There are government schemes offering financial support for saving energy, using renewable sources and for generating green electricity. The schemes have changed and will continue to change so it is always essential to find up to date information before committing to expenditure if you wish to take advantage of support. For that reason no figures are given here for payment levels.
New funding for Air Source Heat Pumps (October 2020)
There is a new funding source available for households meeting certain conditions in our area to provide a free air source heat pump. See this new page, It will remain open while the funds last.
Green Homes Grant Scheme (October 2020- March 2021) – Closed scheme
The Green Homes Grant scheme was commenced in October 2020 and was to run until March 2021. In November it was extended to March 2022 but there was a later decision to end it in March 2021. There could be similar schemes in future so the information we originally published has been kept and moved to this page. There were problems with the scheme as described in this March 2021 article in The Observer.
The Feed-in Tariff
Important update – September 2019
The Feed-in Tariff scheme came to an end for new applicants on 31st March 2019. There is information on this website on how it has supported renewable electricity generation since 2010 such as on our page covering solar photovoltaics, with case studies. Information here and on other pages will not be removed as it may be of interest to anyone who buys a house with a PV system that was installed between 2010 and 2019.
Payments are made to generators per kWh (unit of electricity) generated regardless of whether the electricity is used on site or is exported to the grid. For householders the most relevant technology is Solar Photovoltaics (PV) but the same scheme also supports wind turbines, hydroelectricity, anaerobic digestion and micro combined heat and power (CHP). Payments are made from an electricity company; most people choose the same company that supplies their electricity but it could be a different one. In addition to the Feed-in Tariff an export tariff is also paid. For domestic installations it is deemed that the electricity exported is half that which is generated so the export tariff payments are made on that basis. Once payments have started they will be made for 20 years and will rise in line with inflation (RPI, the retail price index).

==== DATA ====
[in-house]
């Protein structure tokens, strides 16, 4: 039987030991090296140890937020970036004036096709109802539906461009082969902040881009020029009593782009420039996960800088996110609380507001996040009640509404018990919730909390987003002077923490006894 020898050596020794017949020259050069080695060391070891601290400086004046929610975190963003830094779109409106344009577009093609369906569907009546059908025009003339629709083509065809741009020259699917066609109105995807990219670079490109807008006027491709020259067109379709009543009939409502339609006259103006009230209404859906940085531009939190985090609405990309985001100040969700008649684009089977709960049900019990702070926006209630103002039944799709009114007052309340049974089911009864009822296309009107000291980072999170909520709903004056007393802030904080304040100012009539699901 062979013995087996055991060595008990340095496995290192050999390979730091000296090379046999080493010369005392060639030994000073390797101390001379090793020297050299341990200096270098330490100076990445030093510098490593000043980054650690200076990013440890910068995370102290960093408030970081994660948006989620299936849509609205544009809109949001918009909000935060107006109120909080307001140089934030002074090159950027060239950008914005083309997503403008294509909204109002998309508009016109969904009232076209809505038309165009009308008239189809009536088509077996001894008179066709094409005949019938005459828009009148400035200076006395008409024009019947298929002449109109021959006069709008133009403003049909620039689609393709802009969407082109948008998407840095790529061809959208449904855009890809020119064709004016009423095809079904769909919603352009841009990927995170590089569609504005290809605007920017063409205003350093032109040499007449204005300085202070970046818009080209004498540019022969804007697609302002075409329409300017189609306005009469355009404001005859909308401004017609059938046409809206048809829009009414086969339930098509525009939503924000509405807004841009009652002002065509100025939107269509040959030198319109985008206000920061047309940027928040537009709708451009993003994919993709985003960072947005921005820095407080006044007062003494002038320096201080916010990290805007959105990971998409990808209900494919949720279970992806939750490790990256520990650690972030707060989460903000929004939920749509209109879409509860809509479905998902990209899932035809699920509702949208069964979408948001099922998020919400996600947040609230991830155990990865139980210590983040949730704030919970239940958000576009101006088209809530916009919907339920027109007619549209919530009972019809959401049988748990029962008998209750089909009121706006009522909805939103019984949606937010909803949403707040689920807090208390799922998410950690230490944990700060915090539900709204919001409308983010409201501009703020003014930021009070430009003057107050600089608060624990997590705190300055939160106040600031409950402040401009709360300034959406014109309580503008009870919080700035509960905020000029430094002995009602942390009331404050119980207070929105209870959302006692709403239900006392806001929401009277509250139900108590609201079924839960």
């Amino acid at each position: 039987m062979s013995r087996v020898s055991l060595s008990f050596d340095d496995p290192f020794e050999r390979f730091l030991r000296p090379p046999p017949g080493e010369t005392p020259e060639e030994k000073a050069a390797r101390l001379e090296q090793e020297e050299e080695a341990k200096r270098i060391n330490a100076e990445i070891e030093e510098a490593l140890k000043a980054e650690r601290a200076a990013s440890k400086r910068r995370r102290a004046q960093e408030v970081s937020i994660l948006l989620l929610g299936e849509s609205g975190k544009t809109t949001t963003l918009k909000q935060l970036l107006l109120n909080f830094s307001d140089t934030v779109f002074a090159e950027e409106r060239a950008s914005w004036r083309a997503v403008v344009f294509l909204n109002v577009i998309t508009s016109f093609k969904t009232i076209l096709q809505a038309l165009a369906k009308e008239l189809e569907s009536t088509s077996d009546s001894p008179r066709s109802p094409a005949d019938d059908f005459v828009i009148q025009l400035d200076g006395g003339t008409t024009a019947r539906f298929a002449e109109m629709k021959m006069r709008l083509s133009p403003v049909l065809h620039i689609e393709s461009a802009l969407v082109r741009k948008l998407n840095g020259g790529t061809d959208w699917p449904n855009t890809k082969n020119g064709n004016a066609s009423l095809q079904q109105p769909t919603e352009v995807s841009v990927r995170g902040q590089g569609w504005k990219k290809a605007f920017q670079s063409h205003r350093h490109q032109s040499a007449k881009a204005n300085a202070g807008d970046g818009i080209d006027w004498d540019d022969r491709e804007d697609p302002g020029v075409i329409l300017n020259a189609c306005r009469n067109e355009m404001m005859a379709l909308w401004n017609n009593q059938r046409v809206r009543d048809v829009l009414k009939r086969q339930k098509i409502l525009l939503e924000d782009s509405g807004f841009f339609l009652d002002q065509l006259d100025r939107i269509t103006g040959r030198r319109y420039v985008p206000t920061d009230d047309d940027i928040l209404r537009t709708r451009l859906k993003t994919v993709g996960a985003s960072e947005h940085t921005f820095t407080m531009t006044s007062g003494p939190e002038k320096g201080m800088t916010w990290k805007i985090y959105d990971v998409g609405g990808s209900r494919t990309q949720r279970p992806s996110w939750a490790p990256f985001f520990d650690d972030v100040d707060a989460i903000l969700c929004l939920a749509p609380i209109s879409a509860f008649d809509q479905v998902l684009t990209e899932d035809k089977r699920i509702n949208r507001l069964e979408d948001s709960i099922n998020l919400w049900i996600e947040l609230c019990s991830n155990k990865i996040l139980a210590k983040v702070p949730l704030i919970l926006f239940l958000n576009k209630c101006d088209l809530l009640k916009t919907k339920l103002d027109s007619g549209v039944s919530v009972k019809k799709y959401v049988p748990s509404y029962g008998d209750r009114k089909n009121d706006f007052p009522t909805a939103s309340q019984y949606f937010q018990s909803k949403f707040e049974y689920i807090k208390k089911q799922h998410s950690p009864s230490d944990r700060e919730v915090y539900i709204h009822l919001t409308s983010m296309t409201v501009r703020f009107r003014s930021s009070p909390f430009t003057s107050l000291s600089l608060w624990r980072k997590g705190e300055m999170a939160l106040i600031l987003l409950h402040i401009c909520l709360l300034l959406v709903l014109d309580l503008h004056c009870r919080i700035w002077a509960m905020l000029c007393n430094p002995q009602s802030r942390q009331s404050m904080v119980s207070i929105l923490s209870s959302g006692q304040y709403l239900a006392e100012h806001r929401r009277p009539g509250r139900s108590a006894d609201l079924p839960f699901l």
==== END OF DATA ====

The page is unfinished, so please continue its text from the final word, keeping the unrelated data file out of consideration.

The Feed-in Tariff was designed to support the renewable energy industry in its early stages of development so payments fell in response to the number of installations and falling capital costs. Official information on the FiT scheme can be found on a page of the ofgem website, but there is a very useful page on the Feed-in Tariff on the YouGen website. The page gives more details of eligibility and how the scheme worked with a long list of FAQs. These include one on the consequences of moving home or buying a house with a PV system. Up to date Feed-in Tariff rates can be found in the Ofgem tariff tables.
YouGen has an article on How the Feed-in-Tariff ending in April 2019 could affect you. If you are already receiving FiT payments you will continue to do so.
The Smart Export Guarantee
The Smart Export Guarantee (SEG) is the replacement for the Feed-in Tariff.
- The Solar Trade Association page on Understanding the Smart Export Guarantee.
- The Yougen blog page Will the grid receive my export for free?
The Solar Trade Association is collating details of the SEG offers from energy providers so it is a useful source for finding the best prices for selling your surplus electricity. As at August 2020 the page Understanding the Smart Export Guarantee. lists the Top 6 fixed rate providers and the one variable rate provider that is pegged to the half hourly wholesale electricity price. There is also a page with a complete SEG League Table..
SEG payments always will be much less than the cost of purchasing electricity for use in the home. Without Feed-in Tariff payments it may be worth considering battery storage so as to make use of a higher proportion of the electricity generated. The YouGen website page on Battery Storage for solar PV is a useful starting point but technologies and costs are changing rapidly so if you are considering battery storage you will need to seek out up to date information. One example is the YouGen page Breakthrough for batteries? published in September 2019.
The Renewable Heat Incentive
The Renewable Heat Incentive (RHI) is a scheme to give financial incentives to householders, businesses and communities to adopt renewable heat technologies. The Domestic RHI scheme for homes gives support for three technologies:-